One other thing I want to try is reducing the supply voltage. The manual says 19V but it is stepped down to produce the voltages the motherboard needs, the highest being 12V. I wonder if it would be okay with 16V, maybe even more efficient. I need to identify the switching regulator ICs on the board, see what their datasheets say. Wouldn't it be lovely if it could take 12V directly...

Author:  CA_Steve [ Fri Oct 31, 2014 5:15 am ]
Post subject:  Re: Replacing my server/NAS with something lower power

Moving to a lower input voltage may not improve the efficiency of the switcher. Look for that when you find the part number/data sheet.

Author:  Abula [ Fri Oct 31, 2014 7:53 am ]
Post subject:  Re: Replacing my server/NAS with something lower power

MoJo wrote:
One other thing I want to try is reducing the supply voltage. The manual says 19V but it is stepped down to produce the voltages the motherboard needs, the highest being 12V. I wonder if it would be okay with 16V, maybe even more efficient. I need to identify the switching regulator ICs on the board, see what their datasheets say. Wouldn't it be lovely if it could take 12V directly...
The board is design for 19V, so use that only, its simply the way it is. If you want to go with direct 12V, go with a different motherboard with standard 24/8 pin connectors and use picoPSU. But i dont think you will get much better than what you are, 11V idle is pretty good, even Nuk with extremly low voltage mobile cpus idle aorund 8-9. Personally i think you should let it be, you could try to find a more efficient 19V, if you care check the JonnyGuru Pico PSU Round Up, where they do check some 19V bricks, from what i remember there was one FSP one that was pretty good.

Author:  MoJo [ Fri Oct 31, 2014 7:57 am ]
Post subject:  Re: Replacing my server/NAS with something lower power

Abula wrote:
The board is design for 19V, so use that only, its simply the way it is. If you want to go with direct 12V, go with a different motherboard with standard 24/8 pin connectors and use picoPSU.


It does in fact have a 12V supply header on board, which is why I'm wondering what the real input range for the 19V input is. There is a good chance that Intel specified 19V to be compatible with common laptop power supplies and with their other desktop boards, even if it isn't entirely necessary. My current adapter is 18.5V. I'd be surprised if 16V didn't work. Couldn't see anything in the BIOS that bothers to monitor it either, only the internally generated voltages.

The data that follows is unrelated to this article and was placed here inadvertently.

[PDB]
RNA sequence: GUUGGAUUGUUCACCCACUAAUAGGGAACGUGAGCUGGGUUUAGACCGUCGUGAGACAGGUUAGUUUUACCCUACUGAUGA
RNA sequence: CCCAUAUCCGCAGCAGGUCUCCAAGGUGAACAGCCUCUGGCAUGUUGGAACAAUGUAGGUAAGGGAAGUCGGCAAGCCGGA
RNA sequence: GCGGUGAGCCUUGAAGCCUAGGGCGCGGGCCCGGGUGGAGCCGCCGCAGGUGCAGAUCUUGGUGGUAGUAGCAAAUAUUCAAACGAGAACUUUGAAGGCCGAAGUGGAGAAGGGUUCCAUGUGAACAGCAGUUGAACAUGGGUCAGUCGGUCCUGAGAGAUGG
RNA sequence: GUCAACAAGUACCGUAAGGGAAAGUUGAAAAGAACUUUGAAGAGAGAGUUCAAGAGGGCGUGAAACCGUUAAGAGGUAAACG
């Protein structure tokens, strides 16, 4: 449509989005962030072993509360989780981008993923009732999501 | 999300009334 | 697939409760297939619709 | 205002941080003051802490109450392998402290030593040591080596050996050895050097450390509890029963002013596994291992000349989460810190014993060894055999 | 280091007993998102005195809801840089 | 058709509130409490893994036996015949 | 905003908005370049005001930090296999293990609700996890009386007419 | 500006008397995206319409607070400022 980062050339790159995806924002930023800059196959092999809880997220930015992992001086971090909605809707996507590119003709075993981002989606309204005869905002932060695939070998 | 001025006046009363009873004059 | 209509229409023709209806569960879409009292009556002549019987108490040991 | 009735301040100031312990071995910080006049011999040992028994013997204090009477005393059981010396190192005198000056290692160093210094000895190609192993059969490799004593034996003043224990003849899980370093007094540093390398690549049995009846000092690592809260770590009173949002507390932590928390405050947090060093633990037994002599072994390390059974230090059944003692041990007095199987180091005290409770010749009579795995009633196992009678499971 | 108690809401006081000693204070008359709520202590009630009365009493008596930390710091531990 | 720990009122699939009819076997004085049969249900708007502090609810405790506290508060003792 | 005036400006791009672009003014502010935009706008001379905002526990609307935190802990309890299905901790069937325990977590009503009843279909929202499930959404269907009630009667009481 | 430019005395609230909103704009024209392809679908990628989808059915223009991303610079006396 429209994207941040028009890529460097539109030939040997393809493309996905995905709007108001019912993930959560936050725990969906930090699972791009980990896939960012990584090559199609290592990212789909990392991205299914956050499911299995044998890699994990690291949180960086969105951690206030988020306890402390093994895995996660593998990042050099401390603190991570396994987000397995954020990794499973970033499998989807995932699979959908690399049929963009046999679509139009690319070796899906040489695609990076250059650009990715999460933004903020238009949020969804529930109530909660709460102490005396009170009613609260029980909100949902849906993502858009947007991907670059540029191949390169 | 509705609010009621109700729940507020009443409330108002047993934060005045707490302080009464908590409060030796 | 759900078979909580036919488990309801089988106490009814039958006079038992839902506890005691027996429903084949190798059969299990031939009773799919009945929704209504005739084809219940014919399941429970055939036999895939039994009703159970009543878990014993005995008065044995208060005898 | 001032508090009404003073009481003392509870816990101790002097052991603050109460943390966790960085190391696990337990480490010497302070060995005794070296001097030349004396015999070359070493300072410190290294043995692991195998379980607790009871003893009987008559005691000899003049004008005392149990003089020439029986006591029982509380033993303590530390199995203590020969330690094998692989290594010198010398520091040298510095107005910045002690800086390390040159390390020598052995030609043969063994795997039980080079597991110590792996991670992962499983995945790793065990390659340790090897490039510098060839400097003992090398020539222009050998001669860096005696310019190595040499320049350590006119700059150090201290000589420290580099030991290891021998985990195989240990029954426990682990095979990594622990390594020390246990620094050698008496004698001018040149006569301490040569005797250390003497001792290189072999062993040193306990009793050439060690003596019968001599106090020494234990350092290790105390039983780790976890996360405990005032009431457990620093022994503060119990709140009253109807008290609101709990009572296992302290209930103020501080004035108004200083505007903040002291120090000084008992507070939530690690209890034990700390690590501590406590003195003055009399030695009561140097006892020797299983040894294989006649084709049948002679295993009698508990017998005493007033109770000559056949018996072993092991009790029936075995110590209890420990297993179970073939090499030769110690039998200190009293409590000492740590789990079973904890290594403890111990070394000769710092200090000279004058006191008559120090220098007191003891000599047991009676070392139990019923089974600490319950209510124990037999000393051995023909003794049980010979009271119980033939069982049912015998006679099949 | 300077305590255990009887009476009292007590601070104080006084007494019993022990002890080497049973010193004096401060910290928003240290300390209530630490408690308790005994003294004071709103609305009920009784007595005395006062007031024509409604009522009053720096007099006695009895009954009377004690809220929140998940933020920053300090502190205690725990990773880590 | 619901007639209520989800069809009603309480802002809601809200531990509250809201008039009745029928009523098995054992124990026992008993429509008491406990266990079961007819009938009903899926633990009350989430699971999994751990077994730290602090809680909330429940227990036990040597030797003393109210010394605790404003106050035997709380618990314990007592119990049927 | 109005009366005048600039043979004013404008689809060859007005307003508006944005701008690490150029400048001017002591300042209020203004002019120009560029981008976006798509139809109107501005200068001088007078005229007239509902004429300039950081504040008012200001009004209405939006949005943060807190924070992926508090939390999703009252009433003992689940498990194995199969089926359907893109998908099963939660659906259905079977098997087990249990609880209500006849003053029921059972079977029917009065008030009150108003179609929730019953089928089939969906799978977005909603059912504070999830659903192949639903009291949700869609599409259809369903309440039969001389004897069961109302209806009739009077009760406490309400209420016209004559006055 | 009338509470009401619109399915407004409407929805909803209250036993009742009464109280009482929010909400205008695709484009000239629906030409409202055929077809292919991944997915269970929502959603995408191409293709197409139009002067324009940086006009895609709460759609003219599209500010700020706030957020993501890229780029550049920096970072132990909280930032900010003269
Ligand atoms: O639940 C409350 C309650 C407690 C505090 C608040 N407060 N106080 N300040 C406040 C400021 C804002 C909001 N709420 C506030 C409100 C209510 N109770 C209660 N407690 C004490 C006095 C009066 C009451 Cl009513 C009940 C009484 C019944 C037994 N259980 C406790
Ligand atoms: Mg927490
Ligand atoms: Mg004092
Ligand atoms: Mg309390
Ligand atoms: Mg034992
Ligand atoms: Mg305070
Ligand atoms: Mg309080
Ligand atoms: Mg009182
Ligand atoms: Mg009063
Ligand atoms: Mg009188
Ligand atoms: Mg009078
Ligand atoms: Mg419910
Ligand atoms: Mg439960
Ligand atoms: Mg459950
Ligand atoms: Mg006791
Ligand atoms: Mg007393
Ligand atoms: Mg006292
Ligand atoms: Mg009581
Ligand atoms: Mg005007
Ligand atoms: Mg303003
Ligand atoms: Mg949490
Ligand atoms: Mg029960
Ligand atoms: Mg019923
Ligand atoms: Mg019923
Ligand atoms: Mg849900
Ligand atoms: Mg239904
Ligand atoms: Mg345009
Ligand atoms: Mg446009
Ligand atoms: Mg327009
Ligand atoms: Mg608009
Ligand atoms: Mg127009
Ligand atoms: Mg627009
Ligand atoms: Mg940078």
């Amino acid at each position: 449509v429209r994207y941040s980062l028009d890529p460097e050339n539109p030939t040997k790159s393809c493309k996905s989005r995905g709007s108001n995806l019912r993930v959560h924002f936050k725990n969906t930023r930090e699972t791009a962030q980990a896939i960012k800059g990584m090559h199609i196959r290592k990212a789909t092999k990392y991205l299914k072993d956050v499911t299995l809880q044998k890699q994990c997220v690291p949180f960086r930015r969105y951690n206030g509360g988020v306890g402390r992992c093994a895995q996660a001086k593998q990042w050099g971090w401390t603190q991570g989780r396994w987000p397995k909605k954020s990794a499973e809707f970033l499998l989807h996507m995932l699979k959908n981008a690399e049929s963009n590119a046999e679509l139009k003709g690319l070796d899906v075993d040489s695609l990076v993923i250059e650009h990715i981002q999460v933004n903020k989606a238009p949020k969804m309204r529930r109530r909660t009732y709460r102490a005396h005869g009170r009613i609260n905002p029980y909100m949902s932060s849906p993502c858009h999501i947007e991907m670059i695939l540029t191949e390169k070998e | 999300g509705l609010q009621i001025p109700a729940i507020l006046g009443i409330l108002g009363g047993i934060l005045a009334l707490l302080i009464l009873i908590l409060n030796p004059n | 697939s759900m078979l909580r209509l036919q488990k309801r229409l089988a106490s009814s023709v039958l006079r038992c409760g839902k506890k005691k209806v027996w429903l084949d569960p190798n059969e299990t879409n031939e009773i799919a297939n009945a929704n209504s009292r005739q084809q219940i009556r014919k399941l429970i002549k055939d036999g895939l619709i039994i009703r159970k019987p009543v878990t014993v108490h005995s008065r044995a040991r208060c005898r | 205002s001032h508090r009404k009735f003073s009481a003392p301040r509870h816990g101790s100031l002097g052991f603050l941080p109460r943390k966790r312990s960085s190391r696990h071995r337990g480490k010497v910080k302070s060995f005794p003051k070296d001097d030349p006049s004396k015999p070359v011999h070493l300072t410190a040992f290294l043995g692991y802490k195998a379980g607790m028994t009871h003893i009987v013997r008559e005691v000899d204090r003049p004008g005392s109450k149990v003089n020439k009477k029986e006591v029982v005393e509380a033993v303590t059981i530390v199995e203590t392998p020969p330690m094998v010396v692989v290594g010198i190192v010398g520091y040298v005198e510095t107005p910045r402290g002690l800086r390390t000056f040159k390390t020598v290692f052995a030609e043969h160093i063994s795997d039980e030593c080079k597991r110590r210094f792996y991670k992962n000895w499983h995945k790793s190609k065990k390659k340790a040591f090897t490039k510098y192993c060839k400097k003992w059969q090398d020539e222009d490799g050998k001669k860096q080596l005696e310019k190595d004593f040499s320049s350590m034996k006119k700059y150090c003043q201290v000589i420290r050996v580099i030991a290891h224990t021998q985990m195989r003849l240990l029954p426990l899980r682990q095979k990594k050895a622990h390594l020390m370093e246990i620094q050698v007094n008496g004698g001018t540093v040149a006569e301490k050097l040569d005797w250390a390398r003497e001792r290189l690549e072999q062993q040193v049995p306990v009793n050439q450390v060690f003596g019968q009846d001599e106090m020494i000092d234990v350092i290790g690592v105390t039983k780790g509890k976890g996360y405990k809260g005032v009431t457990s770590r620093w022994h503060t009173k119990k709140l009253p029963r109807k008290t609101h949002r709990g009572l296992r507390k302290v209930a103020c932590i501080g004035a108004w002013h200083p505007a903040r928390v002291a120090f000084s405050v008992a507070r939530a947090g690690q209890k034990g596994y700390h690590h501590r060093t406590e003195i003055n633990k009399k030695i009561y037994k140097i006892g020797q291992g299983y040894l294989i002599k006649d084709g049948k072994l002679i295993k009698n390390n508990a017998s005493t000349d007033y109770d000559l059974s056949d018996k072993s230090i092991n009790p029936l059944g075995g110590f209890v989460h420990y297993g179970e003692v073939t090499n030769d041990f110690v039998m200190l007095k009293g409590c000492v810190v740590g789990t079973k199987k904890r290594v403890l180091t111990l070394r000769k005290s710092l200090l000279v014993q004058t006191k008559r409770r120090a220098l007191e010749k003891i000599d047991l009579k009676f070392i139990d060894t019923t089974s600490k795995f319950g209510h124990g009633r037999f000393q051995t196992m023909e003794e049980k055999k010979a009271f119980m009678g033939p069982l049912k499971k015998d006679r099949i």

I'll hook up my power supply and slowly turn the voltage down, watching the internal voltages in the BIOS and observing the efficiency.

Author:  Abula [ Sat Nov 01, 2014 4:29 am ]
Post subject:  Re: Replacing my server/NAS with something lower power

MoJo wrote:
Abula wrote:
The board is design for 19V, so use that only, its simply the way it is. If you want to go with direct 12V, go with a different motherboard with standard 24/8 pin connectors and use picoPSU.


It does in fact have a 12V supply header on board, which is why I'm wondering what the real input range for the 19V input is. There is a good chance that Intel specified 19V to be compatible with common laptop power supplies and with their other desktop boards, even if it isn't entirely necessary. My current adapter is 18.5V. I'd be surprised if 16V didn't work. Couldn't see anything in the BIOS that bothers to monitor it either, only the internally generated voltages.

I'll hook up my power supply and slowly turn the voltage down, watching the internal voltages in the BIOS and observing the efficiency.
The 12V supplied header in theory would be to connect other 12V devices, most of todays PC operate on 12V, like HDDs, GPU, etc, but it doesnt mean that you can use a lower voltage PSU, the power is already being transformed in the motherboard circuity. The 18.5 might be with in range of 19V, as specs are not rigid, they always have +-%, but going into lower voltages.... might ruin your hardware, but its your money, im just warning you. Crosscheck the working range of the what intel recommends for the PSU before you try it.

Author:  MoJo [ Sat Nov 01, 2014 11:17 am ]
Post subject:  Re: Replacing my server/NAS with something lower power

Yep, internally there is a 2 pin header but it's 19V... Not sure where I got the idea it was 12V from. Anyway, the only IC I can identify is a Toshiba FET. The step-down controller is microscopic, too small to have any discernible marking on it, so I can't find a datasheet to determine the input voltage range. Tomorrow I'll try it with a PSU if I have time. I bet it does work below 18.5V - there is no way they would use linear regulators, and it's unlikely that the switching regulator would need so much headroom. Not that it really matters as 19V is the only option for efficient power bricks anyway.

Author:  MoJo [ Sun Nov 30, 2014 7:23 am ]
Post subject:  Re: Replacing my server/NAS with something lower power

I've built the system up in a Bitfenix Phenom Mini-ITX case. This case has plenty of HDD bays and good cooling options. The only case fan is a 230mm Bitfenix one at the front. I'm using the stock Intel CPU cooler. I have the following drives installed:

Crucial CT512M55MU01 SSD on Mini-SATA header, containing the OS and main download drive
2x WD Green 3TB HDDs
1x Hitachi 2TB HDD
1x WD Green 1.5TB HDD

An SSD may seem like overkill for a download drive, but with sparse files in use a normal HDD chokes badly when you get above a few MB/sec.

The system idles at around 18W. A little higher than I would like, but pretty good anyway. I have not optimized it at all, fan speed control is on auto and all voltages are left at the default setting. It's extremely quiet too, almost inaudible from 1m away. Blows the crappy Microserver away. HP really screwed everyone.

The power supply is a naff HP 120W model. I couldn't find a genuine Seasonic for any kind of reasonable price, but I'll keep looking. My bench PSU can't provide enough power to start the system up (peaks at 90W during boot) so I haven't measured just how inefficient the HP is, but I'm guessing the answer is "very".